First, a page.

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Old 09-24-2008, 12:45 PM   #1
AVANTI R5
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Default Black box on board New standards for automotive big brother take effect in 2012




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Until a few weeks ago, Florida attorney Scott Weires was eagerly awaiting delivery of his new Nissan GT-R. But in late August, Weires canceled his order--not because he doesn't want the $82,000 Super Silver supercar he has lusted for since it was first unveiled as a concept seven years ago. Weires says he's uncomfortable with the fact that every GT-R has a recording device strapped to its chassis, an electronic black box that monitors how each owner drives his or her GT-R.

Similar so-called black boxes, or electronic data recorders (EDRs), are now standard equipment in a majority of passenger cars and light-duty trucks sold in the United States. Wired into airbag sensors, yaw and stability sensors, antilock brake and traction controllers, electronic throttle controls and engine monitors, EDRs soon will collect a bewildering amount of data in keeping with pending federal regulations aimed at standardizing information available from the devices. Those regulations, finalized earlier this year and set to go into effect Sept. 1, 2012 (on 2013-model-year vehicles), specify exactly how much and what types of information must be collected and saved electronically in the event of a crash or airbag deployment.

Though the U.S. Department of Trans-portation requirements don't mandate installation of EDRs on every car, truck and sport-utility vehicle in America, the rules do require compliance with the guidelines if the vehicle is fitted with an EDR by the manufacturer. In 2006, the National High-way Traffic Safety Administration reported that 64 percent of manufacturers were equipping vehicles with EDRs, a number the agency says hasn't radically changed. But an informal survey indicates that most automakers--with some notable exceptions--are embracing the devices. And that number seems to have grown in the four years since AutoWeek last investigated the state of automotive black boxes ("Under the Hood, with Big Brother," Nov. 8, 2004).

As a result, most of today's late-model vehicles are equipped with EDRs, ostensibly to help manufacturers engineer better safety equipment in vehicles by analyzing data collected in crashes. In reality, what started as a simple tool for safety engineers is now a key component that provides data to protect companies from safety-related lawsuits and to assist law-enforcement officials investigating car accidents.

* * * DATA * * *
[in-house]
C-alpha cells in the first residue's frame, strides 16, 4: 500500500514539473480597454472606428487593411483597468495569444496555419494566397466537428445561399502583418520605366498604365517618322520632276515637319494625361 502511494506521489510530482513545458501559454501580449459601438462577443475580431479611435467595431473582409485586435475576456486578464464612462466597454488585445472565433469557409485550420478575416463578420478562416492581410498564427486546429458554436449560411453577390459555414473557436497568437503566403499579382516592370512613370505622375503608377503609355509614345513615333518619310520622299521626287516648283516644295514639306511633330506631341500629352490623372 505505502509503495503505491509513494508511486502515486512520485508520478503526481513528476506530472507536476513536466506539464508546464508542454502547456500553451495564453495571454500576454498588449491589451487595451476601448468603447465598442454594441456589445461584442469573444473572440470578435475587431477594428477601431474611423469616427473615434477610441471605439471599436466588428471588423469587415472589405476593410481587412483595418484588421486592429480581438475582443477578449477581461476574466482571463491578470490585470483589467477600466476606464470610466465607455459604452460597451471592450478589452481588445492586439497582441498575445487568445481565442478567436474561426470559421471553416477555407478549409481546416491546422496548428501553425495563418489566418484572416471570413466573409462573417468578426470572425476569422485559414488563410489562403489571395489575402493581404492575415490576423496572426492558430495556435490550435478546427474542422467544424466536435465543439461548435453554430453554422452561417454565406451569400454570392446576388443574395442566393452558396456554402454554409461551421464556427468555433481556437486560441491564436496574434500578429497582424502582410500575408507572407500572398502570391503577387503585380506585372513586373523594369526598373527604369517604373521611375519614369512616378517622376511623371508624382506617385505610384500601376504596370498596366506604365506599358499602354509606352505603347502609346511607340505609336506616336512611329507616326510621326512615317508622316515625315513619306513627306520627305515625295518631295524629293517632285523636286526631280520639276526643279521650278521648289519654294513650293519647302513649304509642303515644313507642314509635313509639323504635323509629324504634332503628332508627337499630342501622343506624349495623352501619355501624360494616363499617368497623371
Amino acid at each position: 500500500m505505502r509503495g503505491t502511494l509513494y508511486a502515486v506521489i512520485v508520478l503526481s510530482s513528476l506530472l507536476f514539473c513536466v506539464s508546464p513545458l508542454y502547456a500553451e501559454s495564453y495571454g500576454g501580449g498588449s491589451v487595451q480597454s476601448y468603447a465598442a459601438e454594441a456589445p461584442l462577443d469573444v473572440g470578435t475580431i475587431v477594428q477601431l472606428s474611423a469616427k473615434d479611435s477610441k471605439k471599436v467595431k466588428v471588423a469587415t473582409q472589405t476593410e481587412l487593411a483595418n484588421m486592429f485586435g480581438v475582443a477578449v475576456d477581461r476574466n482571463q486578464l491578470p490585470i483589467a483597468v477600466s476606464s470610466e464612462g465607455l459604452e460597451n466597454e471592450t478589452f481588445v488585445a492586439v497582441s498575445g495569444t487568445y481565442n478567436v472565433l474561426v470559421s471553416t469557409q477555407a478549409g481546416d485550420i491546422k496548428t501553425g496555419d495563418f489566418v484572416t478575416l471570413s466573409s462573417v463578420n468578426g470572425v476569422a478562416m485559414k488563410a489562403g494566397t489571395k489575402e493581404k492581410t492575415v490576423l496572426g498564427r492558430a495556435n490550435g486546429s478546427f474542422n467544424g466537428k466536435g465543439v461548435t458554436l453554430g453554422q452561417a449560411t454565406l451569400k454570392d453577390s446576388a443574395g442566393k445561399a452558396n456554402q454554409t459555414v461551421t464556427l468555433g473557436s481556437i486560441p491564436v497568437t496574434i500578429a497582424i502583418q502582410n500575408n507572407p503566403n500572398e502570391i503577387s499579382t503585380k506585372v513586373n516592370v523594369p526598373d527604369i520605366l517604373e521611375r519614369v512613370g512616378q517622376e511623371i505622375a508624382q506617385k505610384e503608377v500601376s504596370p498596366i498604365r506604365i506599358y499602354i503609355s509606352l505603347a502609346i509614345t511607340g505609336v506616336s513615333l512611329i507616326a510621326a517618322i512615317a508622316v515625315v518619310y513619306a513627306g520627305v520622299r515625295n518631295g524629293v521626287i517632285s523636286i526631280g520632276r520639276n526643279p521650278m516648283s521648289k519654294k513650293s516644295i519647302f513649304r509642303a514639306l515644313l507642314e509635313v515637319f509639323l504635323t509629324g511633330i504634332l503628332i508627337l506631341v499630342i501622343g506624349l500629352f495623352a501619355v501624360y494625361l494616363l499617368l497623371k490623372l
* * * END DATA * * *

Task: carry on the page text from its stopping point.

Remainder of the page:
While an EDR may seem onerous enough to those who love a spirited drive in a sports car, it was another kind of black box, a vehicle status data recorder (VSDR), that put Weires at odds with Nissan and his GT-R.

Unlike an EDR, which activates only when sensors indicate that a crash is imminent or has occurred, Nissan's VSDR runs constantly, collecting information such as wheel and engine speed. The device, thought to be a first in the automotive industry, stores more than a few days' but less than a week's worth of data on the vehicle's operation, Nissan says. The VSDR cannot be deactivated.

In technical information provided to buyers, Nissan says the VSDR does not record sounds or images but "always records and stores vehicle-operating data between periodic inspections, which can assist and be used for servicing, diagnosing and performing warranty repairs."

"It's always running," said Ed Hibma, senior manager for technical support with Nissan North America.


Bloombergconsulting.com

This kind of accident-investigation scene, tapping into the car's EDR and downloading crash-related data to a laptop computer, will become far more prevalent as black boxes proliferate in 2012 and beyond.
Nissan says the VSDR isn't intended to spy on unsuspecting GT-R drivers but is needed to help mechanics and engineers monitor the performance of various onboard systems in the highly advanced car.

It's that part about "warranty repairs" that has Weires worried. He says data collected by the VSDR could allow Nissan arbitrarily to invalidate all or part of the car's warranty. For instance, Nissan specifically warns owners that they could void warranty protection by running a car with its vehicle dynamic control (VDC), governing traction and stability, turned off. (In fairness to Nissan, the owner's manual does allow owners to defeat VDC when wheelspin is needed to rock a car that's stuck in snow or mud.)

"These warranty issues are a little unsettling," said Weires. "That was a huge part of my decision."

Nissan officials are quick to clarify that VSDR data would be used only as a secondary way to verify that a car had been abused or raced. And only the damaged part might not be covered by warranty; a record of hard use wouldn't invalidate the warranty for the entire car.

"We don't say you can't drive your car in high-performance situations," said Hibma. "We do realize that some customers will take their car to the track for all-out driving. But racing is different."

Ironically, Nissan and other Japanese automakers now rapidly implementing EDR technology had been cautious and slow to adopt the devices a few years ago. Four years ago, Nissan expressed no interest in EDRs or other recording devices, using sensors merely to deploy airbags and to record airbag and seatbelt status in a crash. At that time, no speed or g-force detail was preserved by any recording device on any Nissan vehicle.